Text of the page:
Document Type


Degree Name

Master of Science (MSc)


Kinesiology and Physical Education


Faculty of Science

First Advisor

Quincy Almeida

Advisor Role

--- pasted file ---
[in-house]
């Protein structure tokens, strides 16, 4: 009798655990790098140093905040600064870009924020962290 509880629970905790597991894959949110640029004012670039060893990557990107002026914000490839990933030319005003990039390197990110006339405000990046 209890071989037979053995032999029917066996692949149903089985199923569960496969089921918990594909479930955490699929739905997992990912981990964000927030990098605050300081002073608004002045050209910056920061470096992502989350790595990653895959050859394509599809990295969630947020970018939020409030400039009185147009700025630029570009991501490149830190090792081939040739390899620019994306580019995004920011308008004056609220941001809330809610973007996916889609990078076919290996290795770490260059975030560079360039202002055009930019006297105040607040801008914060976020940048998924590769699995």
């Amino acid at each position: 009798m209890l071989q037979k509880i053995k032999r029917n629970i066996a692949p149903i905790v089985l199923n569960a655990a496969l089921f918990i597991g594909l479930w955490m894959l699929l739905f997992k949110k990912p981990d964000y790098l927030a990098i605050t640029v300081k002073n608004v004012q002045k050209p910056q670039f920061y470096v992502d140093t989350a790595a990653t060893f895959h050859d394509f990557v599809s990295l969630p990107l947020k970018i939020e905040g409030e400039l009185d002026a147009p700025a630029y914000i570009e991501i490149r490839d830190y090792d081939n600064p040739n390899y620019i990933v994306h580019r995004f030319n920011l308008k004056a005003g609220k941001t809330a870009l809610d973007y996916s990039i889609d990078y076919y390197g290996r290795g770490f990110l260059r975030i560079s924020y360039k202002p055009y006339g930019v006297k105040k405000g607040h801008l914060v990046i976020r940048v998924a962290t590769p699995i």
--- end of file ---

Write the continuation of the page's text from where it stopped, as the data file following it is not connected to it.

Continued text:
Introduction: Frequent falls in Parkinson’s disease (PD) are likely partially due to impaired muscle function in PD (i.e. greater coactivation and decreased magnitude of activation in agonists) compared to older adults without PD. Reduced muscle strength and power (ability to generate force rapidly) are also risk factors and are likely occurring due to deficits in muscle parameters. Muscle parameters include: i) the amount of coactivation of antagonist muscles; ii) latency to onset of activation in agonist and antagonist muscles and; iii) the magnitude of activation of agonist and antagonist muscles. Rehabilitation should aim to improve impaired muscle parameters to reduce fall risk in PD. Therefore, two experiments were designed to address this gap in PD literature. Experiment one aimed to identify specific muscle parameters distinguishing fall status in PD, thus providing parameters that can be used to identify if a rehabilitation will be effective in reducing fall risk. Experiment two investigated whether power training (PWR) was more effective than strength training (ST) or a non-exercise control group (CTRL) at improving muscle parameters distinguishing fallers in experiment one. Methods: Experiment one - Forty-six individuals with PD were categorized based on fall status. A fall-like situation (lean and release) was used and electromyography (EMG) data was collected from muscles in both legs (stepping and stance leg): tibialis anterior (TA), lateral gastrocnemius (LG), biceps (BF) and rectus femoris (RF). Results: A Receiver Operating Characteristic (ROC) curve identified fallers vs. non-fallers by EMG measures in the stepping leg; an increased onset latency of LG and a greater TA activation. As well, in the stance limb, an increased coactivation of TA and a larger TA activation identified fallers. Experiment two- Forty-four individuals with PD were randomized to PWR or ST groups, and seventeen individuals with PD volunteered for the CTRL group. Training occurred twice weekly for 12-weeks, where PWR completed the concentric part of the movements rapidly. All groups completed the fall situation (at baseline, one to two weeks prior to the intervention, and one to two weeks after the intervention was complete) while muscle parameters were measured along with muscle strength and muscle power, disease severity and a weekly falls diaries. Results: No differences in muscle parameters were present at post-testing between groups. However, PWR and ST significantly improved muscle strength, and components of muscle power compared to CTRL. Disease severity was improved in PWR at post-testing. Conclusion: Muscle parameters distinguishing PD fallers were identified. As well, PWR and ST improved aspects of risk factors for falls similarly, providing two feasible rehabilitation strategies for PD.

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